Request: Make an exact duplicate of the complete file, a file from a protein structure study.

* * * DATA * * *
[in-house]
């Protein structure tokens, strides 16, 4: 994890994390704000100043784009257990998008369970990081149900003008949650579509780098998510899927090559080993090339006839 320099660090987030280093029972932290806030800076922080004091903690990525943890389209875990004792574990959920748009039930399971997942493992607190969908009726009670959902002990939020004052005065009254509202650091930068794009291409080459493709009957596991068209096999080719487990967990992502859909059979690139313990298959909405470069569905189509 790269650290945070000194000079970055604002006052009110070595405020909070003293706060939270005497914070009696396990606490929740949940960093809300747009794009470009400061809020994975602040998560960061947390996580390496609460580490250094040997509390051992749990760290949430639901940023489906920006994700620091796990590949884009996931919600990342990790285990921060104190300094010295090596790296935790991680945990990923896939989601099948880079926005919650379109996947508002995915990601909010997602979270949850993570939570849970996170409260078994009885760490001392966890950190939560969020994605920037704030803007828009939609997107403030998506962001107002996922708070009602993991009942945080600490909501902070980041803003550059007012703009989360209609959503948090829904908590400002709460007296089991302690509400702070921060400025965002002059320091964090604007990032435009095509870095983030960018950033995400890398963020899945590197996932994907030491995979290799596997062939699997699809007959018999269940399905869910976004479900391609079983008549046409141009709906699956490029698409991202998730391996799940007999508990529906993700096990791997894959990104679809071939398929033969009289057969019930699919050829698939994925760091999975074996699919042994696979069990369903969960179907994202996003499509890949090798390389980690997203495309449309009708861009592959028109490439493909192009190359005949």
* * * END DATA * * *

[in-house]
């Protein structure tokens, strides 16, 4: 994890994390704000100043784009257990998008369970990081149900003008949650579509780098998510899927090559080993090339006839 320099660090987030280093029972932290806030800076922080004091903690990525943890389209875990004792574990959920748009039930399971997942493992607190969908009726009670959902002990939020004052005065009254509202650091930068794009291409080459493709009957596991068209096999080719487990967990992502859909059979690139313990298959909405470069569905189509 790269650290945070000194000079970055604002006052009110070595405020909070003293706060939270005497914070009696396990606490929740949940960093809300747009794009470009400061809020994975602040998560960061947390996580390496609460580490250094040997509390051992749990760290949430639901940023489906920006994700620091796990590949884009996931919600990342990790285990921060104190300094010295090596790296935790991680945990990923896939989601099948880079926005919650379109996947508002995915990601909010997602979270949850993570939570849970996170409260078994009885760490001392966890950190939560969020994605920037704030803007828009939609997107403030998506962001107002996922708070009602993991009942945080600490909501902070980041803003550059007012703009989360209609959503948090829904908590400002709460007296089991302690509400702070921060400025965002002059320091964090604007990032435009095509870095983030960018950033995400890398963020899945590197996932994907030491995979290799596997062939699997699809007959018999269940399905869910976004479900391609079983008549046409141009709906699956490029698409991202998730391996799940007999508990529906993700096990791997894959990104679809071939398929033969009289057969019930699919050829698939994925760091999975074996699919042994696979069990369903969960179907994202996003499509890949090798390389980690997203495309449309009708861009592959028109490439493909192009190359005949």